Thursday, July 31, 2008

A Quiet Ride

It seemed came from a horror novel crafted master writer like Stephen King. The sheer violence, fear and coldness in this bizarre news story published in The Globe and Mail show how reality sometimes can be more crude and raw than the pages of genre fiction. Here is the link: A Quiet Ride - Then Carnage

Thursday, July 24, 2008

How Computer Geeks can Save the Planet

"Robocars are essentially a computer project. There's lots of cool automotive engineering to be done, but the real wizardry will come from hardware and even moreso from software.

The hardware needed includes cheap, powerful sensors, faster processors and specialized hardware for machine vision and pattern recognition. The software needs to drive all that, and combine machine vision, awareness and navigation with many other factors to produce the solution.

It's an Artificial Intelligence (AI) problem, but it's what is sometimes called a "weak AI" problem. It doesn't need a self-aware human equivalent being. It needs the more basic tools we're already getting good at. It's the sort of problem skilled computer wizards were born to solve."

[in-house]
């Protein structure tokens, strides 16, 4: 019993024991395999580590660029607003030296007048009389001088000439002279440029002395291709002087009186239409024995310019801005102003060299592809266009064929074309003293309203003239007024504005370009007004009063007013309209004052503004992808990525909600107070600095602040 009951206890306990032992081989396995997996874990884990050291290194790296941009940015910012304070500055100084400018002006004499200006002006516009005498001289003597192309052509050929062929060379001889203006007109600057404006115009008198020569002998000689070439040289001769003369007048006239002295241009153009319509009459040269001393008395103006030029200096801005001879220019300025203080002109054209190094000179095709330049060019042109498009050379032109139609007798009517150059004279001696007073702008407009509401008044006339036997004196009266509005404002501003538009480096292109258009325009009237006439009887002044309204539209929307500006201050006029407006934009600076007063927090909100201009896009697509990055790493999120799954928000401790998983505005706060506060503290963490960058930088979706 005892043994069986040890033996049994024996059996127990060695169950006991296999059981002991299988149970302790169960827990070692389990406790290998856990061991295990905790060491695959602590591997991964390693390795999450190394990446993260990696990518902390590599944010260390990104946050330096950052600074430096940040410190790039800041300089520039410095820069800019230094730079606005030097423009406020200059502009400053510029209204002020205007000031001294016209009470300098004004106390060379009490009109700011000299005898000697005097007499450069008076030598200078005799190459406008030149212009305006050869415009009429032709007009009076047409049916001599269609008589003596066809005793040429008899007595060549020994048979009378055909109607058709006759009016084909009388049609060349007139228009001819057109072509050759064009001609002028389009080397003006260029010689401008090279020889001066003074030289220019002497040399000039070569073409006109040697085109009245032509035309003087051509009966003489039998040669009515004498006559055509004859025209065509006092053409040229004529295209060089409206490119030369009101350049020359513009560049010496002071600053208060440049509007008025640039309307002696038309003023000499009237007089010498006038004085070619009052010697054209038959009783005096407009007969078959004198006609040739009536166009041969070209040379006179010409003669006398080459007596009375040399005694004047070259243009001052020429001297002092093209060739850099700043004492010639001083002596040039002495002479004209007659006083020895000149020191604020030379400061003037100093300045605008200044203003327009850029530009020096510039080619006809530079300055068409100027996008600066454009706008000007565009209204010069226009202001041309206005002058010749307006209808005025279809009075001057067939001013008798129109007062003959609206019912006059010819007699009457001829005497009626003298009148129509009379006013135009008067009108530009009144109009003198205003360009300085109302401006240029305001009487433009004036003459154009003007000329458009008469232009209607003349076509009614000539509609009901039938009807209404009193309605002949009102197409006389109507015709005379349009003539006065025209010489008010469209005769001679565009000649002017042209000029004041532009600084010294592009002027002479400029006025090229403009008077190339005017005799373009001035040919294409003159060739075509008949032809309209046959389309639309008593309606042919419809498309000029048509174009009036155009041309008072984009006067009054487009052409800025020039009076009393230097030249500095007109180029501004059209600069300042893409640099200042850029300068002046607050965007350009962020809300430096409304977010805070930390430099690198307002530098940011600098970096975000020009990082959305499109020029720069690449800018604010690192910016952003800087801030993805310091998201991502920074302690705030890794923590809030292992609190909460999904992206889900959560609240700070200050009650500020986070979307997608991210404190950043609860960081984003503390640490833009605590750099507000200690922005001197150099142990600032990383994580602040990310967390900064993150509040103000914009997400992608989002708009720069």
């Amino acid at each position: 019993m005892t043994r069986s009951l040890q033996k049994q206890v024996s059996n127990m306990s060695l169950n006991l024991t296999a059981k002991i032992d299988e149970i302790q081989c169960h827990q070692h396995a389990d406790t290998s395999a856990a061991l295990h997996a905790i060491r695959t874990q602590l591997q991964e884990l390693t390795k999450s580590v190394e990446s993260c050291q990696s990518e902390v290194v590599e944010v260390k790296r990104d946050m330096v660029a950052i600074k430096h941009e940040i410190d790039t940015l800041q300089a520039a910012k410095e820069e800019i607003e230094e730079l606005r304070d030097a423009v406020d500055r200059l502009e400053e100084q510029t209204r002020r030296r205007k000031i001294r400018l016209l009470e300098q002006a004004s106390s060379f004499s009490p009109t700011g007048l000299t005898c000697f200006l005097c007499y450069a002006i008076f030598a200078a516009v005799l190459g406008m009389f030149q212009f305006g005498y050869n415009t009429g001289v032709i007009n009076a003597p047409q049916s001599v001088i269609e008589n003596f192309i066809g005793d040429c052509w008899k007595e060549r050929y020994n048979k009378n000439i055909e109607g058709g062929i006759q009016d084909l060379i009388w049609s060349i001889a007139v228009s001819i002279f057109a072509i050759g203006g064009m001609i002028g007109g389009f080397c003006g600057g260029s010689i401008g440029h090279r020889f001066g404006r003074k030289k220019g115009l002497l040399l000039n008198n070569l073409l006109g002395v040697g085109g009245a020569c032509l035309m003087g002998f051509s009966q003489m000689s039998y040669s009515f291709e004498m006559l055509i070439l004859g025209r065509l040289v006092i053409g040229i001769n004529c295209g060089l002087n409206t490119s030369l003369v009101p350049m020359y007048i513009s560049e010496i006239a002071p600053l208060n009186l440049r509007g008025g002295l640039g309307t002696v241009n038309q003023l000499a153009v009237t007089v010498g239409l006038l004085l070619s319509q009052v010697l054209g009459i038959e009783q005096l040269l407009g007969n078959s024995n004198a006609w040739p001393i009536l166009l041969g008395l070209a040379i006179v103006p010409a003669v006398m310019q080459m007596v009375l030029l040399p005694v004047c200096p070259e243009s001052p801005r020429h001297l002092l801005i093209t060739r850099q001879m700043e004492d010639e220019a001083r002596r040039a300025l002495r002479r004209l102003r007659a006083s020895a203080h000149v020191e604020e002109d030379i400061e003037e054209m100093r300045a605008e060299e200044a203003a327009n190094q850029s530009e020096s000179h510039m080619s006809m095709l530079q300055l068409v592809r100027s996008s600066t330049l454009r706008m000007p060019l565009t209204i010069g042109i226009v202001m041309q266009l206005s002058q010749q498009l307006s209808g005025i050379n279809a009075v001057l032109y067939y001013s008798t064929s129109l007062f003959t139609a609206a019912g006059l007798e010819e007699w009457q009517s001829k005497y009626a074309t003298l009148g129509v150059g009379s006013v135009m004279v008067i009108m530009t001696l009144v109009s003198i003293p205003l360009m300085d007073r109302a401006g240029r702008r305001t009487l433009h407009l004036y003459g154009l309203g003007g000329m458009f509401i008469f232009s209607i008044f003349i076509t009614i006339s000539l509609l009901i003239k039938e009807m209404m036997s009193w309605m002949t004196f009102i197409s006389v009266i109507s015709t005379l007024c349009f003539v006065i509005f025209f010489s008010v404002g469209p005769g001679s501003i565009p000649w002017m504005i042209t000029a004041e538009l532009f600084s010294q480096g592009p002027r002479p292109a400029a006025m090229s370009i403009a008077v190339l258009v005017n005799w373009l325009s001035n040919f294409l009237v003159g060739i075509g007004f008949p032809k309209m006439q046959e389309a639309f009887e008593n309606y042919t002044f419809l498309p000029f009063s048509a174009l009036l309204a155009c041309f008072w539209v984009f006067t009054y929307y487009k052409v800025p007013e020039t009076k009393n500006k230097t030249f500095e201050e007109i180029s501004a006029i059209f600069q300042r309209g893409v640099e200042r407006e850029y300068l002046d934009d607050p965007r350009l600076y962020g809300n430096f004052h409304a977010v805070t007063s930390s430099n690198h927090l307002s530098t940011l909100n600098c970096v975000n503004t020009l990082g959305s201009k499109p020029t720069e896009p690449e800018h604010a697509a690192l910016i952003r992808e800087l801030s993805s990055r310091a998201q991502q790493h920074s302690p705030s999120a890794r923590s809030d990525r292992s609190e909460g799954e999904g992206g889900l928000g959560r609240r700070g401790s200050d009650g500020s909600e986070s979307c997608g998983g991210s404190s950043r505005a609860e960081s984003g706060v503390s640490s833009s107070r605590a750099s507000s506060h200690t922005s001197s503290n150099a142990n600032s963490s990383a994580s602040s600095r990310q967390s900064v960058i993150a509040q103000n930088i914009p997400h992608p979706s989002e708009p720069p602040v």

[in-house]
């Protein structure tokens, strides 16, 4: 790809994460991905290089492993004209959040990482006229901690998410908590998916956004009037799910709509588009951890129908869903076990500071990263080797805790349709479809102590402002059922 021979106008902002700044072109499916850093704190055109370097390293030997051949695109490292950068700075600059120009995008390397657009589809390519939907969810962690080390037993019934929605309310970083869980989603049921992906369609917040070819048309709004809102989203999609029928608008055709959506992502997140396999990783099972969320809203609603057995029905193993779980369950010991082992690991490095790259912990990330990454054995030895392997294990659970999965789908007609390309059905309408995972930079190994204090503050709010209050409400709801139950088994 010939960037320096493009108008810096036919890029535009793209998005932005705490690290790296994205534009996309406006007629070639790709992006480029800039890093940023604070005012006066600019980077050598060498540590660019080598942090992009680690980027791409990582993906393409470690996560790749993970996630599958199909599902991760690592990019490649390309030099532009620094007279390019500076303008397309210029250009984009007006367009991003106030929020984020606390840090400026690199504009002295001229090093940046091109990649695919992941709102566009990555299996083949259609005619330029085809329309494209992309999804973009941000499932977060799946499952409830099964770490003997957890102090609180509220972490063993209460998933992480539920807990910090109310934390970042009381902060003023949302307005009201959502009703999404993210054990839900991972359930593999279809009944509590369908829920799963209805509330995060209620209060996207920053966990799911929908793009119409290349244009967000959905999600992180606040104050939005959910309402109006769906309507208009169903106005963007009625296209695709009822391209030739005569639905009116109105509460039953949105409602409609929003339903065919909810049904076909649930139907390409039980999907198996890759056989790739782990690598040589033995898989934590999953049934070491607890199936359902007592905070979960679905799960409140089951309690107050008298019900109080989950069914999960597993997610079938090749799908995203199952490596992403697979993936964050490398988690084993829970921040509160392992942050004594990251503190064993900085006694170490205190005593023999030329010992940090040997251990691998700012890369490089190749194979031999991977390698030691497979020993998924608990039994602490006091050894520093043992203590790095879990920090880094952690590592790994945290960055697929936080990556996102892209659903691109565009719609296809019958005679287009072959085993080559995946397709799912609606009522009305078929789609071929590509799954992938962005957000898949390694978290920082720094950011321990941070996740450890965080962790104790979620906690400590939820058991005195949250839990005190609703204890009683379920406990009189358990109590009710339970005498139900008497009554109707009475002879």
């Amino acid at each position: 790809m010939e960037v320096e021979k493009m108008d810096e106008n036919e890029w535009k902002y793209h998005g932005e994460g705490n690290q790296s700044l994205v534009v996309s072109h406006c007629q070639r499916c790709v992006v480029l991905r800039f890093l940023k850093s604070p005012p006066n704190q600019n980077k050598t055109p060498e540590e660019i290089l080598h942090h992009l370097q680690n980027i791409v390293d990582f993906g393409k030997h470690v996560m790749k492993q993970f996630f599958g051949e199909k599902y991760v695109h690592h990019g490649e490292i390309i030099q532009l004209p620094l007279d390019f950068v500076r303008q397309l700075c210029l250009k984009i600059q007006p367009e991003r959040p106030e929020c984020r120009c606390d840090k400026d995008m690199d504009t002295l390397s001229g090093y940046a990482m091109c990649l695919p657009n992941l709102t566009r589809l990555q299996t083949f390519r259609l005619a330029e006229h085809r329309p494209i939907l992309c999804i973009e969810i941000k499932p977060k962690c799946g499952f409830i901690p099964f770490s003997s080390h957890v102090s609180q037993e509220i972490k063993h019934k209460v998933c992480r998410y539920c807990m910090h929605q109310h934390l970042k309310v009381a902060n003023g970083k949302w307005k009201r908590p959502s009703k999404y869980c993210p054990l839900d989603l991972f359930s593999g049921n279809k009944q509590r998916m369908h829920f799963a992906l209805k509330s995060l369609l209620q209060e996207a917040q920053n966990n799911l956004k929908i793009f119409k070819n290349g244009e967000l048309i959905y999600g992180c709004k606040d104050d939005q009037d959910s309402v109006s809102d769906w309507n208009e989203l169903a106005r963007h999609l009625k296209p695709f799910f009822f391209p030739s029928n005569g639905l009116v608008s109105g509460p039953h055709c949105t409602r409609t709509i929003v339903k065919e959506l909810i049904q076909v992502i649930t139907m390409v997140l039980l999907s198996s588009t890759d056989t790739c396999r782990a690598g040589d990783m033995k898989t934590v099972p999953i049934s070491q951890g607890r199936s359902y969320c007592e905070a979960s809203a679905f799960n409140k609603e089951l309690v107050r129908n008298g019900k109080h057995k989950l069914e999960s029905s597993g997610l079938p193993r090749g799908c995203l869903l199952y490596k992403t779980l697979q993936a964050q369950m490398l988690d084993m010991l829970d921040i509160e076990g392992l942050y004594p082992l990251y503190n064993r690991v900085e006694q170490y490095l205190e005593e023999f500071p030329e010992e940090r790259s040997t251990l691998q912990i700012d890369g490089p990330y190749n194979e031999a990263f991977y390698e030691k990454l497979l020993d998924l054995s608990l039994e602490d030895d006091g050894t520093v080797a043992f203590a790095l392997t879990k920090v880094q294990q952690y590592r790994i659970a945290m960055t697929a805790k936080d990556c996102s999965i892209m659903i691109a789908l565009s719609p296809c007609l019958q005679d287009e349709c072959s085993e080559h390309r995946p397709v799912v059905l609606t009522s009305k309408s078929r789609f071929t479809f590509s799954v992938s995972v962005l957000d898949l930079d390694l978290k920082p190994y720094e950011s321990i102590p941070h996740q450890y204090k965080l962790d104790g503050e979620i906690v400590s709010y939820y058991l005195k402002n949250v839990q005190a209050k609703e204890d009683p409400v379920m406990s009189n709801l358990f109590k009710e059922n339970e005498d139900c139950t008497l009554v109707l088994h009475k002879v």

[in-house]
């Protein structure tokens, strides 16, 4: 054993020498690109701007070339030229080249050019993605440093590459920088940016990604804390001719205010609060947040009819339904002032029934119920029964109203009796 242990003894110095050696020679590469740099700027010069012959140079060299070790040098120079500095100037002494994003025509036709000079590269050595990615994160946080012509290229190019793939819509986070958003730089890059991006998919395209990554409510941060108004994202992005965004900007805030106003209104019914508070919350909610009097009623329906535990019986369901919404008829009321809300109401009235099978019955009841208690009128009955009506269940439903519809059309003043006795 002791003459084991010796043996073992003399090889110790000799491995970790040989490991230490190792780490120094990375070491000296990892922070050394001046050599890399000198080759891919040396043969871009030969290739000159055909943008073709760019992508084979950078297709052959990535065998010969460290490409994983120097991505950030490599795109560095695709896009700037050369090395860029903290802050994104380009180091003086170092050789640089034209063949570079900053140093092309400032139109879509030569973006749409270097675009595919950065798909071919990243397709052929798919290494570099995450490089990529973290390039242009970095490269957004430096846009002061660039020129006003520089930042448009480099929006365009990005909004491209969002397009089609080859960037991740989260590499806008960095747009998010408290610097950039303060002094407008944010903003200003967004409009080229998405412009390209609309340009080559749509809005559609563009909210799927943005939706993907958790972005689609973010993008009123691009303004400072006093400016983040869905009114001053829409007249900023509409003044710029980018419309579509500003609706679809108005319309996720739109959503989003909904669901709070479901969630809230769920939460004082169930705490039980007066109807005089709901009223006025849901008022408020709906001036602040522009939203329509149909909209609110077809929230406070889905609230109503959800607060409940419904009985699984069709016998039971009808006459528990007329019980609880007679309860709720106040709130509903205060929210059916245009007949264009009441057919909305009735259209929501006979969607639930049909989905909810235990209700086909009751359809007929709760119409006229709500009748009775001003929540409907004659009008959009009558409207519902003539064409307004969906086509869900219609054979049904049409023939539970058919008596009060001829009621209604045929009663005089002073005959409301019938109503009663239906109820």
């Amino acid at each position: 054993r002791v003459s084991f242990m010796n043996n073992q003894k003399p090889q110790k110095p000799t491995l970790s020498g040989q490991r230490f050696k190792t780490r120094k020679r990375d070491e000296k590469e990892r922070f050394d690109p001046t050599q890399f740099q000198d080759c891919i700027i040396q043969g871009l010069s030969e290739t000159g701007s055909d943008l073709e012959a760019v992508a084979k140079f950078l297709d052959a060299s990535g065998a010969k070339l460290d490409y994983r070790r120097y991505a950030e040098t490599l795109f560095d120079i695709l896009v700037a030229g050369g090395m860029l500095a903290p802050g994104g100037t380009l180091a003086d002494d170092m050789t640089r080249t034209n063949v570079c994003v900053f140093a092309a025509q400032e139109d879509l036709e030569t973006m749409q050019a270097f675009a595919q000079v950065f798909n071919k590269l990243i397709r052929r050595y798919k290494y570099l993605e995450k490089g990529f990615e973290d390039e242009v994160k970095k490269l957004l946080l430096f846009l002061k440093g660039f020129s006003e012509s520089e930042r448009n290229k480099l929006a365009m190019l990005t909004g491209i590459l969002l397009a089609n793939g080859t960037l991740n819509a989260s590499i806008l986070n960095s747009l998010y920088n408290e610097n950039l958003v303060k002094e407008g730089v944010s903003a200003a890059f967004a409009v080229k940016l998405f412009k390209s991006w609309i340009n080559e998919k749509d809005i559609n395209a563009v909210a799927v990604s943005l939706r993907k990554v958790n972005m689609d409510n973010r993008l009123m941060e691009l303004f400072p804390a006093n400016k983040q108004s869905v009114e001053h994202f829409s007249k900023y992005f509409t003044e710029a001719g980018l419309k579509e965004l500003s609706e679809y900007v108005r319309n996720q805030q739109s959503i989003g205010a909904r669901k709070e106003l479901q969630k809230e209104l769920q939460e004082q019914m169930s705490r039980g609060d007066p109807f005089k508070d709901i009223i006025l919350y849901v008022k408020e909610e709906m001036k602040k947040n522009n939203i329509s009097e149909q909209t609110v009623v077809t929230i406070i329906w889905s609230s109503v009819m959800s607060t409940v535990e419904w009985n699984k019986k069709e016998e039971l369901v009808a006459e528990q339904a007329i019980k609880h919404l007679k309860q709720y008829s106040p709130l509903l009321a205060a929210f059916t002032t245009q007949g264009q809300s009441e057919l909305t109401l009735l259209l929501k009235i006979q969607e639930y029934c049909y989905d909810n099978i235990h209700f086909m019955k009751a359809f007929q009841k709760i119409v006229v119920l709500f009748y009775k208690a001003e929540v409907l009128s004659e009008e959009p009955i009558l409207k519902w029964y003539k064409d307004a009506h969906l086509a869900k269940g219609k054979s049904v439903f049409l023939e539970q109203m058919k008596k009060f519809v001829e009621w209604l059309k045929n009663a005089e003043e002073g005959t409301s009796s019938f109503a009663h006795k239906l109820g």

Link to full article: Click here.

Wednesday, July 23, 2008

Darwin's Legacy -- Interview Clip of Richard Dawkins

Here is a clip from Al Jazeera.


Link: http://www.youtube.com/watch?v=WB4BWPeyMpQ

Richard Dawkins talks about evolution, spirituality, Darwin's theory, answered a few skeptics' questions regarding "point of origin", Adam and monkey, relation (or no relation) between Darwinism and 2nd world war. He tackled questions like "Can evolution and religion coexist?" Richard Dawkins repudiates creationism and Intelligent Design, a "total non starter as explanation". How will we end up millions years down the road? Asked the interviewer. Dawkins answered, "whole lot different species, which will be doing pretty much the same thing as present species are, but all will be different,............a different settings, what you can't predict, similar range of species, doing similar range of things, you can't predict in detail what one species will be doing............."

Richard Dawkin's interview is interesting and stimulating.

Tuesday, July 22, 2008

The Chosen One - a Poem by Tom Sleigh